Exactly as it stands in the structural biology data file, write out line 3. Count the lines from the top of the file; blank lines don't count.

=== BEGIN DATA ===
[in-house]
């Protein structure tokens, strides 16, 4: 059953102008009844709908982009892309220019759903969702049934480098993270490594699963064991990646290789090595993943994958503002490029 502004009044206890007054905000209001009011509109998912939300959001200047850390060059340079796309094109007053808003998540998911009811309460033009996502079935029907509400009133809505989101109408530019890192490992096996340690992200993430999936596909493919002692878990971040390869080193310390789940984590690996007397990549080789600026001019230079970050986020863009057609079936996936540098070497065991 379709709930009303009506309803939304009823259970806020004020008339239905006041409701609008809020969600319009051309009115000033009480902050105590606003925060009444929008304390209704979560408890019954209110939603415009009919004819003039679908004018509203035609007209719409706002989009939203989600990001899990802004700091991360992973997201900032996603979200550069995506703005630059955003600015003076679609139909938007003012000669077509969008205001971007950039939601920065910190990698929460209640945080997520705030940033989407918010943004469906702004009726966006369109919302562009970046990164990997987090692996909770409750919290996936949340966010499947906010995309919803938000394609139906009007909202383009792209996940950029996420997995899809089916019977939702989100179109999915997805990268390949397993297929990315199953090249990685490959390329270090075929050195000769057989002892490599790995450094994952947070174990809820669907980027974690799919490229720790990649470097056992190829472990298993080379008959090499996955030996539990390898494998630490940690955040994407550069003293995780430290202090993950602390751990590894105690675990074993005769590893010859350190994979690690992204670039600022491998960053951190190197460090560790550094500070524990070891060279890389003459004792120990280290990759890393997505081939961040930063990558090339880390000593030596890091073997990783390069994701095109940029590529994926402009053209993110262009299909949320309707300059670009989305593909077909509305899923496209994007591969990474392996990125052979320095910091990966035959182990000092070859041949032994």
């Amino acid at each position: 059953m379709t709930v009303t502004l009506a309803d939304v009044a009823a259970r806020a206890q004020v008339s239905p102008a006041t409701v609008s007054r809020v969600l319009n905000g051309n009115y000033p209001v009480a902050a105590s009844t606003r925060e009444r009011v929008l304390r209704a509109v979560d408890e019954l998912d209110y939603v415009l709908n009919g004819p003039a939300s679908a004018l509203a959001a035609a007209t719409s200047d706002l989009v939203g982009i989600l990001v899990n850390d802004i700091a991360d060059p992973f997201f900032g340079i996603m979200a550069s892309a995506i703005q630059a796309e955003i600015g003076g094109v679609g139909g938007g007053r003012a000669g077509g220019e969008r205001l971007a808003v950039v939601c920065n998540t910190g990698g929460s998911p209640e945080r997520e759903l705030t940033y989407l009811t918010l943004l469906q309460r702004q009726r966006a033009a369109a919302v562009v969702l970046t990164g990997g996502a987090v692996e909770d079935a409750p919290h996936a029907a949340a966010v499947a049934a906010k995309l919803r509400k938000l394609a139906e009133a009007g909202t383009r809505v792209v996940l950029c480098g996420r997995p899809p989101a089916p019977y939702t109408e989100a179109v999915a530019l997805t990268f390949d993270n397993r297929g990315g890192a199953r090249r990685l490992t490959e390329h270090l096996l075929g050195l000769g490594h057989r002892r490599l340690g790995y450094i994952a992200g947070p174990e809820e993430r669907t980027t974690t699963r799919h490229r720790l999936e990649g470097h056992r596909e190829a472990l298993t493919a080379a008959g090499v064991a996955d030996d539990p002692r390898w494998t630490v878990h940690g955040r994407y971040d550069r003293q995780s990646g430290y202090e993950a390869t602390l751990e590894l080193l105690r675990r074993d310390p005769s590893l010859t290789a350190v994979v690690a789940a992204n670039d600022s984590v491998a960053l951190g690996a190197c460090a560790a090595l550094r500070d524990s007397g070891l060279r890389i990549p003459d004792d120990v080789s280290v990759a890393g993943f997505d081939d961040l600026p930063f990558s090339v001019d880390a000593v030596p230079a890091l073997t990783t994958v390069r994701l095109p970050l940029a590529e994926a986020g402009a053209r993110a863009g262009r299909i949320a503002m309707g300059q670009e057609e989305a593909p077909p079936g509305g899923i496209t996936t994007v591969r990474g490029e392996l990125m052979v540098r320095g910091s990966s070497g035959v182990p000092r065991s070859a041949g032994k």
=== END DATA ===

């Amino acid at each position: 059953m379709t709930v009303t502004l009506a309803d939304v009044a009823a259970r806020a206890q004020v008339s239905p102008a006041t409701v609008s007054r809020v969600l319009n905000g051309n009115y000033p209001v009480a902050a105590s009844t606003r925060e009444r009011v929008l304390r209704a509109v979560d408890e019954l998912d209110y939603v415009l709908n009919g004819p003039a939300s679908a004018l509203a959001a035609a007209t719409s200047d706002l989009v939203g982009i989600l990001v899990n850390d802004i700091a991360d060059p992973f997201f900032g340079i996603m979200a550069s892309a995506i703005q630059a796309e955003i600015g003076g094109v679609g139909g938007g007053r003012a000669g077509g220019e969008r205001l971007a808003v950039v939601c920065n998540t910190g990698g929460s998911p209640e945080r997520e759903l705030t940033y989407l009811t918010l943004l469906q309460r702004q009726r966006a033009a369109a919302v562009v969702l970046t990164g990997g996502a987090v692996e909770d079935a409750p919290h996936a029907a949340a966010v499947a049934a906010k995309l919803r509400k938000l394609a139906e009133a009007g909202t383009r809505v792209v996940l950029c480098g996420r997995p899809p989101a089916p019977y939702t109408e989100a179109v999915a530019l997805t990268f390949d993270n397993r297929g990315g890192a199953r090249r990685l490992t490959e390329h270090l096996l075929g050195l000769g490594h057989r002892r490599l340690g790995y450094i994952a992200g947070p174990e809820e993430r669907t980027t974690t699963r799919h490229r720790l999936e990649g470097h056992r596909e190829a472990l298993t493919a080379a008959g090499v064991a996955d030996d539990p002692r390898w494998t630490v878990h940690g955040r994407y971040d550069r003293q995780s990646g430290y202090e993950a390869t602390l751990e590894l080193l105690r675990r074993d310390p005769s590893l010859t290789a350190v994979v690690a789940a992204n670039d600022s984590v491998a960053l951190g690996a190197c460090a560790a090595l550094r500070d524990s007397g070891l060279r890389i990549p003459d004792d120990v080789s280290v990759a890393g993943f997505d081939d961040l600026p930063f990558s090339v001019d880390a000593v030596p230079a890091l073997t990783t994958v390069r994701l095109p970050l940029a590529e994926a986020g402009a053209r993110a863009g262009r299909i949320a503002m309707g300059q670009e057609e989305a593909p077909p079936g509305g899923i496209t996936t994007v591969r990474g490029e392996l990125m052979v540098r320095g910091s990966s070497g035959v182990p000092r065991s070859a041949g032994k």